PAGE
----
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MK forum • View topic - Picky, picky, picky: A thread for theological pedants

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PostPosted: Wed Dec 08, 2010 9:08 pm 
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Maybe some examples from my own experiences will help illustrate ways that perspective can be lost. I'm sure others will be able to add to this list, whether from the standpoint of an adult member of NTM or an MK. Some have been/ are both MKs and adult missionaries; they must have some real humdingers to share. Please do so!

I mentioned that is often the very best option to overlook certain irritations of life. In my 25 years as a Triber, I was an occasional irritation to others, irritations that were not often overlooked.

Item: I was too generous with the tribal people. I did not require or even ask others to be, but I was. I was called "controlling" because I did not want to violate my own conscience, even though I did not demand that others follow suit.

Item: I often went without a shirt.

Item: I had answers for questions people asked me. This was in the days before FAQs, something that even NTM has taken refuge in now. In those days, having answers was a sign of being proud.

Item: My yard was often messy, my kids didn't adequately pick up after themselves.

Item: The outside faucet at my house was dripping.

These became huge issues, requiring the Field Committee to intervene and pronounce me "unapproachable." Requests for a scriptural definition, or even example, of "unapproachability" was taken as proof that I was, indeed, unapproachable, possibly legalistic and certainly unteachable.

Meanwhile, in the topsy-turvy world of NTM, things that did not fit into the "best overlooked" category were brushed aside.

Item: The Mantle, which, in a real sense, fell from Paul Flemming onto Ken Johnston. I just rolled my eyes and got about the work. Yet this kind of fanciful application of scripture undergirded – and undermined – a lot of what went on in NTM.

Item: Boarding schools are the best option for your children and ministry. I had temerity to question Macon Hare's article (Thank God for our Mission Schools) and was accused of being bothered by Satan. I took cover and got on with the job.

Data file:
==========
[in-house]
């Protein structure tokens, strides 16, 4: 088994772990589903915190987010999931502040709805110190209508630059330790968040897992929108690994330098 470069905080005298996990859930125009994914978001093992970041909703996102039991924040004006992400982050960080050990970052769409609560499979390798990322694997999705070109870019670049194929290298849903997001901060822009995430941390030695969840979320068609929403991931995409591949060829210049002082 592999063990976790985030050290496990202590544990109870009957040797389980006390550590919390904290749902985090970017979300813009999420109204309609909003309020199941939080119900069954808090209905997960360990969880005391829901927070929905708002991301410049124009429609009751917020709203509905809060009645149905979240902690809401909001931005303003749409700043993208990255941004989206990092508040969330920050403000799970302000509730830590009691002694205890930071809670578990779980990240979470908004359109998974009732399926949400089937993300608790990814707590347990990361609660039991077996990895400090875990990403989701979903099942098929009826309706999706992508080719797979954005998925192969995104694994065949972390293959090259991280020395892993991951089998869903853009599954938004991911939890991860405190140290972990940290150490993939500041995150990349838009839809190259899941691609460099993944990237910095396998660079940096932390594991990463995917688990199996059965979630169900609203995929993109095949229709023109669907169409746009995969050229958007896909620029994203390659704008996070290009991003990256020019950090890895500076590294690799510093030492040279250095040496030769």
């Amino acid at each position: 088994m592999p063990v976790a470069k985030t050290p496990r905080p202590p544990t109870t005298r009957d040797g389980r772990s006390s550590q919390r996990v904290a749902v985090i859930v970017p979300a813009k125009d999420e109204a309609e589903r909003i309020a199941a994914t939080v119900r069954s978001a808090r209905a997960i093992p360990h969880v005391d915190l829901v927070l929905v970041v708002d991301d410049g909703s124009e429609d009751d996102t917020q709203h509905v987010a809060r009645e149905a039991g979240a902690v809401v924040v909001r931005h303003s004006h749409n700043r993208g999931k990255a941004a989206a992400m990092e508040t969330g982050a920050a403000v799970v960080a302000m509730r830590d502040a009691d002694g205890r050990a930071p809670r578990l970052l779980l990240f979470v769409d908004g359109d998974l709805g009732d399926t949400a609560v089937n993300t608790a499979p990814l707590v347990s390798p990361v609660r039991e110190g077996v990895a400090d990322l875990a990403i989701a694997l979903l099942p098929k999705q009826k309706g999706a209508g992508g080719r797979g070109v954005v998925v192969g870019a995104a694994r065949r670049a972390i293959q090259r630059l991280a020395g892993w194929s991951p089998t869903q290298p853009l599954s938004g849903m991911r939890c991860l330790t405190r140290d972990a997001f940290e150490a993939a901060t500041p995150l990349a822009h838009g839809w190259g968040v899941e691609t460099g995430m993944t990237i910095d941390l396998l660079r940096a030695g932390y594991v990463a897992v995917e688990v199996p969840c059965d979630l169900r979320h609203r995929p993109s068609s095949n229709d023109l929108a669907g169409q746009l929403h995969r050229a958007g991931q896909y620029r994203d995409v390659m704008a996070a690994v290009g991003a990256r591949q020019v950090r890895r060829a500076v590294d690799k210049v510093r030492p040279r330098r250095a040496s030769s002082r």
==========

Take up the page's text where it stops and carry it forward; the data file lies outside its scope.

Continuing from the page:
Item: God leads through leadership; Moses as an example of NTM leadership. All we really learned was to steer clear of leadership. . . and get on with the job.

Item: New Tribes Mission is a church. We knew it wasn't, but the job was more important than this picky point.

Item: Racism. Non-whites were not allowed to date whites at the Jackson campus of NTBI in the early 1980s, something I deplored. . . and, to my lasting shame, once counseled an ethnic Thai adopted by an American family to overlook.

Item: When other missionaries were mistreated by leadership, we sheep remained placid, thankful that it wasn't us. We got on with the job.

Quite in contrast to the first category of offenses, offenses that could have been easily overlooked but were inflated into questions of suitability to even serve as a missionary, those in this group were dismissed with, "Gene, I sure wish I served in a perfect mission." The obvious message: Nobody is perfect, just relax and get on with the job. I did. . .

I did, and so I have a great deal of sympathy with those Tribers who are now doing the same thing. It is very difficult to see the seriousness of the situation when you are in the midst of it. And, it's not made any easier by failing to evaluate things according to God's Word.


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PostPosted: Thu Dec 09, 2010 10:42 am 
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Gene,

Thanks for sharing our experiences and listing specific instances to illustrate your point. I am quite sure many former and urrent Tribers can relate.

In the Scripture we are intructed to "as much as lieth i you live at peace with all men". I have always understood this passage is dealing with us taking offence at someone's faults (real or perceived by us), avoiding conflict where possible (we seem to want to be "right" or win the argument), etc.

Balance this with Paul's confronting Peter over lgalism where Paul rebuked Peter openly and even later stated Peter "was to be blamed".

Seems to me that when it comes to te watering down of Grace and the Gospel of Grace, the pattern is unrelenting forceful confrontation even in public or in the church. There are other examples of public confrontation such as sin in the Corinthian Church where sin was dealt with openly. How mean of the Apostle Paul to humiliate Peter,the rock! In front of everyone and God no less!! Where was forgiveness there? Where was grace there? In Corinth, Paul also beseeches sisters to get along and quit fighting. He didn't say forgive one another. They needed to quit fighting.

It seems that "easy forgivism" is a reflection of our microwave society and kind of like a reset button on our computers. Too bad it isn't really that east. An office supply store advertises an "easy" button. Were it not that easy! Atually, it is all about relationships and not mechanical robot responses, actions and reactions. As it should be.


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PostPosted: Thu Dec 09, 2010 10:44 am 
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PostPosted: Wed Dec 15, 2010 1:58 am 
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There are two types of people in the world: Those who post on forums and those who don't.

Dividing everything into two opposite categories - bifurcating, in the trade - is a legitimate way of looking at things. In fact, at some level, it is almost impossible not to divide everything into two opposite categories. But, sometimes the opposites are not the obvious ones. [Republicans are not the opposite of Democrats.] And sometimes there are more than two alternatives. [Republicans and Democrats are not the only choices; there is also Presbyterian, for example.]